ADVA has announced that, together with the German Aerospace Center (Deutsches Zentrum für Luft- und Raumfahrt – DLR), it has set a new data transmission record for free-space laser communications.
The trial, which emulated a ground to a geostationary satellite link, succeeded in transmitting 13.16Tbit/s of data over a distance of 10.45km – a vital step towards delivering high-speed broadband to rural and underdeveloped areas.
The ADVA FSP 3000 CloudConnect™ platform was crucial to the trial, transporting huge amounts of data and managing extreme levels of atmospheric turbulence. DLR developed the free-space terminal technology that coupled a fast varying, distorted wavefront into a fiber with a cross-section smaller than a human hair. The record-breaking trial is key to DLR’s aim of enabling broadband coverage based on affordable satellite links.
“This trial is a significant milestone in the evolution of stable, high-speed communication via satellite. It’s showing the industry that multi-Terabits of data can be transported every second via satellites using free-space laser communications,” said Christoph Günther, director, DLR Institute of Communications and Navigation. “One of our core aims is helping to achieve global connectivity and this test is a big part of realizing that goal. Through a lot of close collaboration between the DLR and ADVA teams, we’ve been able to demonstrate that this approach is not only feasible but that it’s ready to be used to transmit the enormous amounts of data needed for tomorrow’s users. Setting this benchmark brings high-speed broadband for everyone a step closer to reality.”
The demonstration involved a laser connection between a ground station in Weilheim, Germany, and a mock satellite more than 10km away on the mountain Hohenpeißenberg. The distance and speed both break new ground with the figure of 13.16Tbit/s nearly eight times the DLR’s previous record. At this data rate, all printed books in the world could be transmitted in about half a minute. The feat was made possible by ADVA’s technology including its QuadFlex™ line cards. These support high-order coherent modulation schemes and enabled each wavelength to carry 200Gbit/s payload data using dual-polarization 16QAM (quadrature amplitude modulation) and strong soft-decision forward error correction. Atmospheric turbulence in the terrestrial link was equivalent to that experienced in a worst-case scenario between ground and geostationary satellites.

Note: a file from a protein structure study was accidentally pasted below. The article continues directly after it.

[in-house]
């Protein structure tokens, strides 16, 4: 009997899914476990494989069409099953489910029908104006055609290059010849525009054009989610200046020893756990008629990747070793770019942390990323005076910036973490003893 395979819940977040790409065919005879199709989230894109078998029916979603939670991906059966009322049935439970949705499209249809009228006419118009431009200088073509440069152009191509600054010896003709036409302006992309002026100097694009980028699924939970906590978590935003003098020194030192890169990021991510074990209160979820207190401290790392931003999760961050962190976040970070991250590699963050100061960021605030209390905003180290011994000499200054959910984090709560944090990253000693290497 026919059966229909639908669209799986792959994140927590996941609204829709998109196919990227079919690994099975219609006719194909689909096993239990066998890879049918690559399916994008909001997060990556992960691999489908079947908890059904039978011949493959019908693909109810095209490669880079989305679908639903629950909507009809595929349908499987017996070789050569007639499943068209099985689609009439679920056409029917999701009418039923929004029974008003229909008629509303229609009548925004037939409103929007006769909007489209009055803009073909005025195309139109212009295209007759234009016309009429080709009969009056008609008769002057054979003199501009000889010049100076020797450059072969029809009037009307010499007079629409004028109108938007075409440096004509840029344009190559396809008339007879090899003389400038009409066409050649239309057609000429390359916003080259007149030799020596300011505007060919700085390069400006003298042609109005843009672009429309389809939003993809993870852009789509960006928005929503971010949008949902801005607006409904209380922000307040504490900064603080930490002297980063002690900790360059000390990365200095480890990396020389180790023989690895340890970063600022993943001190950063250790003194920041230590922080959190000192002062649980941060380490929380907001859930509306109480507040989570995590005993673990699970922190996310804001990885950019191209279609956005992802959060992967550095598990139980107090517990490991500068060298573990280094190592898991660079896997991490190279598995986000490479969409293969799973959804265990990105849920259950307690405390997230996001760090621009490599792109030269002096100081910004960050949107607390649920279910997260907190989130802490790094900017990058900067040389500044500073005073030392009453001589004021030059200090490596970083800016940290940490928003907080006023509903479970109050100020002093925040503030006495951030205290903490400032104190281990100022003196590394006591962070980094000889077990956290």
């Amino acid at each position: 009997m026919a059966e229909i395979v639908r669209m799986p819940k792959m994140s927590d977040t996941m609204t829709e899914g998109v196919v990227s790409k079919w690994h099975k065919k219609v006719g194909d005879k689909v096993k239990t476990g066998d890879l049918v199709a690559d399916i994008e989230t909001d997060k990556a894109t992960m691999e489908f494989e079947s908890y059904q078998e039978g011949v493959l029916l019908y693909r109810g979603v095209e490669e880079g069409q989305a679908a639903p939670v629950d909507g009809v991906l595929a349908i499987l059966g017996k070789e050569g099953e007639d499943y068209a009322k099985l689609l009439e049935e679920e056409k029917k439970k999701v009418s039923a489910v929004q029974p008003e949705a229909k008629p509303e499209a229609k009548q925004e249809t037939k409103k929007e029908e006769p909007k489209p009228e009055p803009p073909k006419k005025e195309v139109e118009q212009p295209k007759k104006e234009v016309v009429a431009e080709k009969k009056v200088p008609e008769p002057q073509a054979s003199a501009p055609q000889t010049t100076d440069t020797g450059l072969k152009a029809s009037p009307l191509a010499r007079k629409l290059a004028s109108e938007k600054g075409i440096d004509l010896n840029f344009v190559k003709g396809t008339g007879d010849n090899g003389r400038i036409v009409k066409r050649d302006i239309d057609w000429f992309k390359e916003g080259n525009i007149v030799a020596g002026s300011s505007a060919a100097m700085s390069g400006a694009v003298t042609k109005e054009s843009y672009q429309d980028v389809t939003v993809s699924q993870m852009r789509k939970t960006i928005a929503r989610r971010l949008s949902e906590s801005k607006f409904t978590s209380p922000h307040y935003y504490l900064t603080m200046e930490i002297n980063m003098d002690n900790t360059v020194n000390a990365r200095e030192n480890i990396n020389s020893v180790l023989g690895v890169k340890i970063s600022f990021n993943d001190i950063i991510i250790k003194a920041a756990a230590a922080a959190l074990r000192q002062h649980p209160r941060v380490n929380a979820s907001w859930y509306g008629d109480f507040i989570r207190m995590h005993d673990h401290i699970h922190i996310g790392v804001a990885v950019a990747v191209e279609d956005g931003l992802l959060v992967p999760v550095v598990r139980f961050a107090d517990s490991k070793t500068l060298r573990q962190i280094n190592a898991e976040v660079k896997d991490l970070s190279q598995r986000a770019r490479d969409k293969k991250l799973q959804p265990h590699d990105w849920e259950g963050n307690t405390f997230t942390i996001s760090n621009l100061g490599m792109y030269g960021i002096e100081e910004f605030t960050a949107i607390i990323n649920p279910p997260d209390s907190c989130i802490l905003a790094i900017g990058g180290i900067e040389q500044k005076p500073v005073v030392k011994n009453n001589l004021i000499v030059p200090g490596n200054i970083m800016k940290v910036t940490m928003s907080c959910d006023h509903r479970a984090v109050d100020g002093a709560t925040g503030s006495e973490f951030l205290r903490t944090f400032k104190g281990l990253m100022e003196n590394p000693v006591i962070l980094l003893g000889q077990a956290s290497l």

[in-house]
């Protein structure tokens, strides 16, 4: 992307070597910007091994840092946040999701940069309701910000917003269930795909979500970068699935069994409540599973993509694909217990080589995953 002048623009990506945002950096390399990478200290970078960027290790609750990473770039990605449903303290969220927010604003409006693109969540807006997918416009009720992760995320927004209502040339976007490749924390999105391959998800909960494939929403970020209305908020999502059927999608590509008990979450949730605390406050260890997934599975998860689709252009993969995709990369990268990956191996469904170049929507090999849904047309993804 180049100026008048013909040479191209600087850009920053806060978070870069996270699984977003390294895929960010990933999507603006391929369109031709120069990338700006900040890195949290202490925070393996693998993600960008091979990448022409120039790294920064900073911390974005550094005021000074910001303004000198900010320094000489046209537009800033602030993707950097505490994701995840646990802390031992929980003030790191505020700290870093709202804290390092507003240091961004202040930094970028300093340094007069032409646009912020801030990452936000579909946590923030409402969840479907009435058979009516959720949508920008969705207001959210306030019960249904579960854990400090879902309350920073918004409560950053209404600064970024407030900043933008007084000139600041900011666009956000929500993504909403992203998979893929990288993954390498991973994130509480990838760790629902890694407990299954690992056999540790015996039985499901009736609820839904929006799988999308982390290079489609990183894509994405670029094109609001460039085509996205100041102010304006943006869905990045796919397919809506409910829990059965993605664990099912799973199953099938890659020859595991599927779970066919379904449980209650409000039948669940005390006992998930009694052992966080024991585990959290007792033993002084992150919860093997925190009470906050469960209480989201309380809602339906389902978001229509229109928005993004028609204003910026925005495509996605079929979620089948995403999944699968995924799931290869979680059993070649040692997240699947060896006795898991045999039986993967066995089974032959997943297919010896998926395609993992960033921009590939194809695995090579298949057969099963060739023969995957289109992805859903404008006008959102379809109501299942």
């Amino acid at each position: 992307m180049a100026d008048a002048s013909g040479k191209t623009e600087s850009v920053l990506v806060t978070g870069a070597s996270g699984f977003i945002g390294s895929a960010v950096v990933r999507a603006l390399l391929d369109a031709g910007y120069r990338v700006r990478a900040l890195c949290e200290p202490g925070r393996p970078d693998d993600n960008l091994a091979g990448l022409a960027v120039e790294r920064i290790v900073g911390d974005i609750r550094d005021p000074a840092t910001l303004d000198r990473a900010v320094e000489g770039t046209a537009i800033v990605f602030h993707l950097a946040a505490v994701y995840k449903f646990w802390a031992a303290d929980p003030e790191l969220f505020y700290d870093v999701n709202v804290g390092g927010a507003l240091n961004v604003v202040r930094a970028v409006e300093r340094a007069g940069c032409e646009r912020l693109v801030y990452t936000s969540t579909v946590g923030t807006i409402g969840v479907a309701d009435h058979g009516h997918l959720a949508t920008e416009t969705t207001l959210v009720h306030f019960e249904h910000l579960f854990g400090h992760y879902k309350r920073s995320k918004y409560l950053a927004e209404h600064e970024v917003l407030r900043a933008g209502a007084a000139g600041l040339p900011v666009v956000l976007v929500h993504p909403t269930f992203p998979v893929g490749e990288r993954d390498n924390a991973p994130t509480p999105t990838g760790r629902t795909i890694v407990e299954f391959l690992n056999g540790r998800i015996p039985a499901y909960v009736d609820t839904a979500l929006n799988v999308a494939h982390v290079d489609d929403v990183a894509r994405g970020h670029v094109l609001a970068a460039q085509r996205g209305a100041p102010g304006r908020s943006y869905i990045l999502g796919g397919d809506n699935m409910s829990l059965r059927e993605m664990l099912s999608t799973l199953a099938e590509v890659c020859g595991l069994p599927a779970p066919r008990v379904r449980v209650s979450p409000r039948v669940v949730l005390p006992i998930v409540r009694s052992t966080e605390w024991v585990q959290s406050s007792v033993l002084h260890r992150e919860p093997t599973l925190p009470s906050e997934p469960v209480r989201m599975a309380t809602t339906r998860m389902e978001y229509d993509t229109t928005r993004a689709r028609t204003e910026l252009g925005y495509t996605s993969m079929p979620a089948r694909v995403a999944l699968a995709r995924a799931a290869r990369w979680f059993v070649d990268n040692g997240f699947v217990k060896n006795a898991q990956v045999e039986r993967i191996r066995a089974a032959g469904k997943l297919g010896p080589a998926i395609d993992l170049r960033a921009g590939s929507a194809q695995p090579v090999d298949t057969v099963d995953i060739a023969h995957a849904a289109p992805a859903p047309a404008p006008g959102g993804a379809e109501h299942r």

“Together with the DLR team, we’re helping shape the future of connectivity. This trial shows the full potential of free-space laser links to transform communications across the globe. We’re proud that our FSP 3000 CloudConnect™ is making it possible,” commented Jörg-Peter Elbers, SVP, advanced technology, ADVA. “Throughout the tests, the stability of the connection was vital. Even short interruptions of only milliseconds mean Gigabits of lost data. Thankfully, our FSP 3000 CloudConnect™ is one of the most resilient platforms on the market. This trial is about delivering the transformative power of the internet to communities and countries that need it most. By enabling affordable, reliable broadband via satellite at speeds that make a difference, we really are helping to close the digital divide.”